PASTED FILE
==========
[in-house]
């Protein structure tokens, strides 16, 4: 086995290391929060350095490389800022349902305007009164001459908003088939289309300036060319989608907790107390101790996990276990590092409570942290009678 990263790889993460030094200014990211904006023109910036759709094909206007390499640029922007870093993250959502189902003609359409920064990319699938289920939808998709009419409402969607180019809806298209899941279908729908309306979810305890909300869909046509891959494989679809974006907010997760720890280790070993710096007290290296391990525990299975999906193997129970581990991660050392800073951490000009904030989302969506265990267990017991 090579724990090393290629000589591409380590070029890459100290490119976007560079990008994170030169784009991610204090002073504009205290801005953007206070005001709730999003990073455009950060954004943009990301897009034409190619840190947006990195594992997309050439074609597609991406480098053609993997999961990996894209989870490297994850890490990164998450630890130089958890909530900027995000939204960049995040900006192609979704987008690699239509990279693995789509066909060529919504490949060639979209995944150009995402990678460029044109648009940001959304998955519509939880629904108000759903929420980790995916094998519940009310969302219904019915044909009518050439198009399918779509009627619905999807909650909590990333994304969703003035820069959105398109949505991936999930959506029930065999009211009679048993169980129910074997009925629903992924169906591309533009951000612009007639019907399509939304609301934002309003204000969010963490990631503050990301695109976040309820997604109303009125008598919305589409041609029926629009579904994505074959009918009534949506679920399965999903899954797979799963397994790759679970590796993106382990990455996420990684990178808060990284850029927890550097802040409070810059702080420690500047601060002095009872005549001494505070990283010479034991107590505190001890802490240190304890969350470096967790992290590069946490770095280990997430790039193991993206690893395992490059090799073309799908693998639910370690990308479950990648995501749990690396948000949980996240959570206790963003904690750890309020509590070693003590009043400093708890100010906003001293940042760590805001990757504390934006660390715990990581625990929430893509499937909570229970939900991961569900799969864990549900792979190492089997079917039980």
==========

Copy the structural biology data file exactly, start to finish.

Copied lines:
[in-house]
């Protein structure tokens, strides 16, 4: 086995290391929060350095490389800022349902305007009164001459908003088939289309300036060319989608907790107390101790996990276990590092409570942290009678 990263790889993460030094200014990211904006023109910036759709094909206007390499640029922007870093993250959502189902003609359409920064990319699938289920939808998709009419409402969607180019809806298209899941279908729908309306979810305890909300869909046509891959494989679809974006907010997760720890280790070993710096007290290296391990525990299975999906193997129970581990991660050392800073951490000009904030989302969506265990267990017991 090579724990090393290629000589591409380590070029890459100290490119976007560079990008994170030169784009991610204090002073504009205290801005953007206070005001709730999003990073455009950060954004943009990301897009034409190619840190947006990195594992997309050439074609597609991406480098053609993997999961990996894209989870490297994850890490990164998450630890130089958890909530900027995000939204960049995040900006192609979704987008690699239509990279693995789509066909060529919504490949060639979209995944150009995402990678460029044109648009940001959304998955519509939880629904108000759903929420980790995916094998519940009310969302219904019915044909009518050439198009399918779509009627619905999807909650909590990333994304969703003035820069959105398109949505991936999930959506029930065999009211009679048993169980129910074997009925629903992924169906591309533009951000612009007639019907399509939304609301934002309003204000969010963490990631503050990301695109976040309820997604109303009125008598919305589409041609029926629009579904994505074959009918009534949506679920399965999903899954797979799963397994790759679970590796993106382990990455996420990684990178808060990284850029927890550097802040409070810059702080420690500047601060002095009872005549001494505070990283010479034991107590505190001890802490240190304890969350470096967790992290590069946490770095280990997430790039193991993206690893395992490059090799073309799908693998639910370690990308479950990648995501749990690396948000949980996240959570206790963003904690750890309020509590070693003590009043400093708890100010906003001293940042760590805001990757504390934006660390715990990581625990929430893509499937909570229970939900991961569900799969864990549900792979190492089997079917039980």